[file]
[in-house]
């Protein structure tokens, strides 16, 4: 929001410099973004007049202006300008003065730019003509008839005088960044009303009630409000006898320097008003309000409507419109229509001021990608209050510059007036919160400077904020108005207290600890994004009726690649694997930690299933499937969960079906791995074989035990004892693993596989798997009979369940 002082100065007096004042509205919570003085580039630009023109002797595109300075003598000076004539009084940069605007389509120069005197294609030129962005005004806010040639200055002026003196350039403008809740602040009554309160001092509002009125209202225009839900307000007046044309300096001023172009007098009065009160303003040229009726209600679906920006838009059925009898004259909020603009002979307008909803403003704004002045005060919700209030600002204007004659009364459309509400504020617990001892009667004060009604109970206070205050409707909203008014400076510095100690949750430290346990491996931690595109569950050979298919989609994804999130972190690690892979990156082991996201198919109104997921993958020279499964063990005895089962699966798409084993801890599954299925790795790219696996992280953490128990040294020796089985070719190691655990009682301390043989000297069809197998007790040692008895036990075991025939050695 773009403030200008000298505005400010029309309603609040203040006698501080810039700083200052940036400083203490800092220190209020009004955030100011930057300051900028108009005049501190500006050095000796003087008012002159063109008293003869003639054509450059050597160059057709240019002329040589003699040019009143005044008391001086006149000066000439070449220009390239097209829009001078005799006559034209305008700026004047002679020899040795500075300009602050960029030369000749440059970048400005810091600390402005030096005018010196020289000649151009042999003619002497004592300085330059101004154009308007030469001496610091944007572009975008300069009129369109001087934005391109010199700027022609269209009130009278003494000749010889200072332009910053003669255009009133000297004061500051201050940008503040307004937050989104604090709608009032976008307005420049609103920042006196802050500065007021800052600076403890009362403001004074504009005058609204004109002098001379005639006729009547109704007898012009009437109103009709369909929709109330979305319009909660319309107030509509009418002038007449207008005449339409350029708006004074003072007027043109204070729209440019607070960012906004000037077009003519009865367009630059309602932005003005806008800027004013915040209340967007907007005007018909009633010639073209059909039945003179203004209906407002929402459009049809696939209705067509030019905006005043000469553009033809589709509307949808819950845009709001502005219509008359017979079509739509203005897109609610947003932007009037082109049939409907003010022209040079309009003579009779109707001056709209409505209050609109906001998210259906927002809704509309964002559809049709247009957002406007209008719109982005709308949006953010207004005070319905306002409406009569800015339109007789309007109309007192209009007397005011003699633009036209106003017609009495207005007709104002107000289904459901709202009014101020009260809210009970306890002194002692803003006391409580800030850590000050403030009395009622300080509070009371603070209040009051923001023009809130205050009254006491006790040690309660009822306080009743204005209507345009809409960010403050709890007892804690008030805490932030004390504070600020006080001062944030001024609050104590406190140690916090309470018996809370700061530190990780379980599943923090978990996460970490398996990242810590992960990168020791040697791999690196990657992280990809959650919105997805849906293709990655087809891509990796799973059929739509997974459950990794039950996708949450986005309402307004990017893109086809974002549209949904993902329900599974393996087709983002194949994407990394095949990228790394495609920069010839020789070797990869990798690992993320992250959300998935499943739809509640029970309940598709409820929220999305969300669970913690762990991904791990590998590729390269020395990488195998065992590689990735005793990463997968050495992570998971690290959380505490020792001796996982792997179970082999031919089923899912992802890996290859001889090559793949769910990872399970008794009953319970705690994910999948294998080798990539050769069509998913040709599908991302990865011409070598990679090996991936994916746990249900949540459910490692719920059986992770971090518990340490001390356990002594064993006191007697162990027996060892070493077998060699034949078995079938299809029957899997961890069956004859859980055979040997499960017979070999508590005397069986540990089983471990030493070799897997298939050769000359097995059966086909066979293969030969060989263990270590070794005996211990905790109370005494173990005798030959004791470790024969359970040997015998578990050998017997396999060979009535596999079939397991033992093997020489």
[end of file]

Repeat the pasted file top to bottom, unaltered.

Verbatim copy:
[in-house]
């Protein structure tokens, strides 16, 4: 929001410099973004007049202006300008003065730019003509008839005088960044009303009630409000006898320097008003309000409507419109229509001021990608209050510059007036919160400077904020108005207290600890994004009726690649694997930690299933499937969960079906791995074989035990004892693993596989798997009979369940 002082100065007096004042509205919570003085580039630009023109002797595109300075003598000076004539009084940069605007389509120069005197294609030129962005005004806010040639200055002026003196350039403008809740602040009554309160001092509002009125209202225009839900307000007046044309300096001023172009007098009065009160303003040229009726209600679906920006838009059925009898004259909020603009002979307008909803403003704004002045005060919700209030600002204007004659009364459309509400504020617990001892009667004060009604109970206070205050409707909203008014400076510095100690949750430290346990491996931690595109569950050979298919989609994804999130972190690690892979990156082991996201198919109104997921993958020279499964063990005895089962699966798409084993801890599954299925790795790219696996992280953490128990040294020796089985070719190691655990009682301390043989000297069809197998007790040692008895036990075991025939050695 773009403030200008000298505005400010029309309603609040203040006698501080810039700083200052940036400083203490800092220190209020009004955030100011930057300051900028108009005049501190500006050095000796003087008012002159063109008293003869003639054509450059050597160059057709240019002329040589003699040019009143005044008391001086006149000066000439070449220009390239097209829009001078005799006559034209305008700026004047002679020899040795500075300009602050960029030369000749440059970048400005810091600390402005030096005018010196020289000649151009042999003619002497004592300085330059101004154009308007030469001496610091944007572009975008300069009129369109001087934005391109010199700027022609269209009130009278003494000749010889200072332009910053003669255009009133000297004061500051201050940008503040307004937050989104604090709608009032976008307005420049609103920042006196802050500065007021800052600076403890009362403001004074504009005058609204004109002098001379005639006729009547109704007898012009009437109103009709369909929709109330979305319009909660319309107030509509009418002038007449207008005449339409350029708006004074003072007027043109204070729209440019607070960012906004000037077009003519009865367009630059309602932005003005806008800027004013915040209340967007907007005007018909009633010639073209059909039945003179203004209906407002929402459009049809696939209705067509030019905006005043000469553009033809589709509307949808819950845009709001502005219509008359017979079509739509203005897109609610947003932007009037082109049939409907003010022209040079309009003579009779109707001056709209409505209050609109906001998210259906927002809704509309964002559809049709247009957002406007209008719109982005709308949006953010207004005070319905306002409406009569800015339109007789309007109309007192209009007397005011003699633009036209106003017609009495207005007709104002107000289904459901709202009014101020009260809210009970306890002194002692803003006391409580800030850590000050403030009395009622300080509070009371603070209040009051923001023009809130205050009254006491006790040690309660009822306080009743204005209507345009809409960010403050709890007892804690008030805490932030004390504070600020006080001062944030001024609050104590406190140690916090309470018996809370700061530190990780379980599943923090978990996460970490398996990242810590992960990168020791040697791999690196990657992280990809959650919105997805849906293709990655087809891509990796799973059929739509997974459950990794039950996708949450986005309402307004990017893109086809974002549209949904993902329900599974393996087709983002194949994407990394095949990228790394495609920069010839020789070797990869990798690992993320992250959300998935499943739809509640029970309940598709409820929220999305969300669970913690762990991904791990590998590729390269020395990488195998065992590689990735005793990463997968050495992570998971690290959380505490020792001796996982792997179970082999031919089923899912992802890996290859001889090559793949769910990872399970008794009953319970705690994910999948294998080798990539050769069509998913040709599908991302990865011409070598990679090996991936994916746990249900949540459910490692719920059986992770971090518990340490001390356990002594064993006191007697162990027996060892070493077998060699034949078995079938299809029957899997961890069956004859859980055979040997499960017979070999508590005397069986540990089983471990030493070799897997298939050769000359097995059966086909066979293969030969060989263990270590070794005996211990905790109370005494173990005798030959004791470790024969359970040997015998578990050998017997396999060979009535596999079939397991033992093997020489």